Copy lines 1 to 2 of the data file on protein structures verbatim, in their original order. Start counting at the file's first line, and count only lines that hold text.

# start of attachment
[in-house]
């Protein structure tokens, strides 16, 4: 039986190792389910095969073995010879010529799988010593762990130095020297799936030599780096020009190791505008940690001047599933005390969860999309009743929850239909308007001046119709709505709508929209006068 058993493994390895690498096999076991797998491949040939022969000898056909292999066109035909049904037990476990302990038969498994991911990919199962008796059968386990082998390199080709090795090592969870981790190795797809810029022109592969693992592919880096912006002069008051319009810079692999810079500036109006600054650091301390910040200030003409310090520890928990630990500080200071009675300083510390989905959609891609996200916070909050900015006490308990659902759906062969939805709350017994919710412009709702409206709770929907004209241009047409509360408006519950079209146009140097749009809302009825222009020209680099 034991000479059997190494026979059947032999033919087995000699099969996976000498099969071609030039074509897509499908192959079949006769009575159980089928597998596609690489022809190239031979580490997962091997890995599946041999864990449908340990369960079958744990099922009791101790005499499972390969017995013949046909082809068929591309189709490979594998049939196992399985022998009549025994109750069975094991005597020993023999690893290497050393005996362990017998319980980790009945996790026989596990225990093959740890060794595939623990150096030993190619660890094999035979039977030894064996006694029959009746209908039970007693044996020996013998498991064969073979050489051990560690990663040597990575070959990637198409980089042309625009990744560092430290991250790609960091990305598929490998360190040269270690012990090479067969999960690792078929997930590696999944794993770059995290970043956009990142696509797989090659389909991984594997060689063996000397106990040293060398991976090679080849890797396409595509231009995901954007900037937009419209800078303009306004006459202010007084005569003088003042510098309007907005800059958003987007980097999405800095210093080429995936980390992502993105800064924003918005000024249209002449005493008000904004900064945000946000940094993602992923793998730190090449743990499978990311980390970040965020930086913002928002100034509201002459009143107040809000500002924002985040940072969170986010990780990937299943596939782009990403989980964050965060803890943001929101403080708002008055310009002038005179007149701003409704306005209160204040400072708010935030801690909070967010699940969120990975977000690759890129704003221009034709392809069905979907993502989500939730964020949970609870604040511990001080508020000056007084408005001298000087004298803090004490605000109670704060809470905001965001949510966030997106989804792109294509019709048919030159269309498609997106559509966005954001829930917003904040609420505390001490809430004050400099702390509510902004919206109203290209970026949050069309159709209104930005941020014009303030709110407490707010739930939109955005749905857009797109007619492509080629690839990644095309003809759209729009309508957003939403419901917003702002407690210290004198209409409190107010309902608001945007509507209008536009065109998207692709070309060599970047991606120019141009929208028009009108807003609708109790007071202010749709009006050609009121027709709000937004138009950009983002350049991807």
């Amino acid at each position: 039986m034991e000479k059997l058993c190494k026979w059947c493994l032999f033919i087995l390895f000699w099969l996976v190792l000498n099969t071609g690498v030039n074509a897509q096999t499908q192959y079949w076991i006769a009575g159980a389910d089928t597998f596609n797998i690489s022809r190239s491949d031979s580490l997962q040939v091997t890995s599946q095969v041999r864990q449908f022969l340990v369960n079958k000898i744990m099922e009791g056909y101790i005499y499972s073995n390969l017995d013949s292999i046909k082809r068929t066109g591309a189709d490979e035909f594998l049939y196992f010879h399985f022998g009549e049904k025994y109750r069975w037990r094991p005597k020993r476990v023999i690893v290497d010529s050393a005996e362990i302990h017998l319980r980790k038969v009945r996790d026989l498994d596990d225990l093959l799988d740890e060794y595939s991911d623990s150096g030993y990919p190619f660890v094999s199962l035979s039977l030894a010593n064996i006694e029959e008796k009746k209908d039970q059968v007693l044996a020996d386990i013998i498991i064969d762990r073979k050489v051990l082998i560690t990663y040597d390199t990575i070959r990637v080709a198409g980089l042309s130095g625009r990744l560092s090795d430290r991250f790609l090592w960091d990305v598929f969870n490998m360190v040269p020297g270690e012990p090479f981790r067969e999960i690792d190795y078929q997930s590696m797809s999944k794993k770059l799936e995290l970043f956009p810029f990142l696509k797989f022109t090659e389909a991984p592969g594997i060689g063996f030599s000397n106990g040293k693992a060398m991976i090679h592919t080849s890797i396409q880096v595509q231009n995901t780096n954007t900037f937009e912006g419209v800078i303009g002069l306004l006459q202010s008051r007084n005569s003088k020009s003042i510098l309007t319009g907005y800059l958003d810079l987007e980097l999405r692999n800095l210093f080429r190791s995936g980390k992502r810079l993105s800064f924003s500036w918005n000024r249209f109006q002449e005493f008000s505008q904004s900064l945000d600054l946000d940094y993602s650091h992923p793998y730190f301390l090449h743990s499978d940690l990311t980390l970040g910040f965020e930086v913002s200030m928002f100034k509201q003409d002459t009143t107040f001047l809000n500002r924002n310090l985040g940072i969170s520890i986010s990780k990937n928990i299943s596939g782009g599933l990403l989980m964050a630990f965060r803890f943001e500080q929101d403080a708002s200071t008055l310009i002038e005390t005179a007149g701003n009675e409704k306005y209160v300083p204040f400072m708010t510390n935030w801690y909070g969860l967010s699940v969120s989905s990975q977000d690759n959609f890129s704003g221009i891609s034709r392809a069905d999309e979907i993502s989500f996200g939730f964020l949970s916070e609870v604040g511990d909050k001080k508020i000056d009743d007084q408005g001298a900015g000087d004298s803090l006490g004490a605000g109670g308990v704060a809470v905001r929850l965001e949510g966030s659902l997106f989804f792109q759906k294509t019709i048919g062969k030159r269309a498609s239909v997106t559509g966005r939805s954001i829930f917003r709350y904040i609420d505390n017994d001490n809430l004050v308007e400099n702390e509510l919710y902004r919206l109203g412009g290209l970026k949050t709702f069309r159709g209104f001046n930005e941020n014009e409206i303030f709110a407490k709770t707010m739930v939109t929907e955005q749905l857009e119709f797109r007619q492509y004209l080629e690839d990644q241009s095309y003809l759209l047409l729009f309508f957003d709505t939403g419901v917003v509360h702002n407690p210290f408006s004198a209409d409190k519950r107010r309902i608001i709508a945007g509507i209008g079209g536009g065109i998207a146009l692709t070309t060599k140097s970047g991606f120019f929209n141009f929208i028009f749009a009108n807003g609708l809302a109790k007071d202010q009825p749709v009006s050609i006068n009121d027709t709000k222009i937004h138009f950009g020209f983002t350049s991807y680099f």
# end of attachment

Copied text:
[in-house]
């Protein structure tokens, strides 16, 4: 039986190792389910095969073995010879010529799988010593762990130095020297799936030599780096020009190791505008940690001047599933005390969860999309009743929850239909308007001046119709709505709508929209006068 058993493994390895690498096999076991797998491949040939022969000898056909292999066109035909049904037990476990302990038969498994991911990919199962008796059968386990082998390199080709090795090592969870981790190795797809810029022109592969693992592919880096912006002069008051319009810079692999810079500036109006600054650091301390910040200030003409310090520890928990630990500080200071009675300083510390989905959609891609996200916070909050900015006490308990659902759906062969939805709350017994919710412009709702409206709770929907004209241009047409509360408006519950079209146009140097749009809302009825222009020209680099 034991000479059997190494026979059947032999033919087995000699099969996976000498099969071609030039074509897509499908192959079949006769009575159980089928597998596609690489022809190239031979580490997962091997890995599946041999864990449908340990369960079958744990099922009791101790005499499972390969017995013949046909082809068929591309189709490979594998049939196992399985022998009549025994109750069975094991005597020993023999690893290497050393005996362990017998319980980790009945996790026989596990225990093959740890060794595939623990150096030993190619660890094999035979039977030894064996006694029959009746209908039970007693044996020996013998498991064969073979050489051990560690990663040597990575070959990637198409980089042309625009990744560092430290991250790609960091990305598929490998360190040269270690012990090479067969999960690792078929997930590696999944794993770059995290970043956009990142696509797989090659389909991984594997060689063996000397106990040293060398991976090679080849890797396409595509231009995901954007900037937009419209800078303009306004006459202010007084005569003088003042510098309007907005800059958003987007980097999405800095210093080429995936980390992502993105800064924003918005000024249209002449005493008000904004900064945000946000940094993602992923793998730190090449743990499978990311980390970040965020930086913002928002100034509201002459009143107040809000500002924002985040940072969170986010990780990937299943596939782009990403989980964050965060803890943001929101403080708002008055310009002038005179007149701003409704306005209160204040400072708010935030801690909070967010699940969120990975977000690759890129704003221009034709392809069905979907993502989500939730964020949970609870604040511990001080508020000056007084408005001298000087004298803090004490605000109670704060809470905001965001949510966030997106989804792109294509019709048919030159269309498609997106559509966005954001829930917003904040609420505390001490809430004050400099702390509510902004919206109203290209970026949050069309159709209104930005941020014009303030709110407490707010739930939109955005749905857009797109007619492509080629690839990644095309003809759209729009309508957003939403419901917003702002407690210290004198209409409190107010309902608001945007509507209008536009065109998207692709070309060599970047991606120019141009929208028009009108807003609708109790007071202010749709009006050609009121027709709000937004138009950009983002350049991807």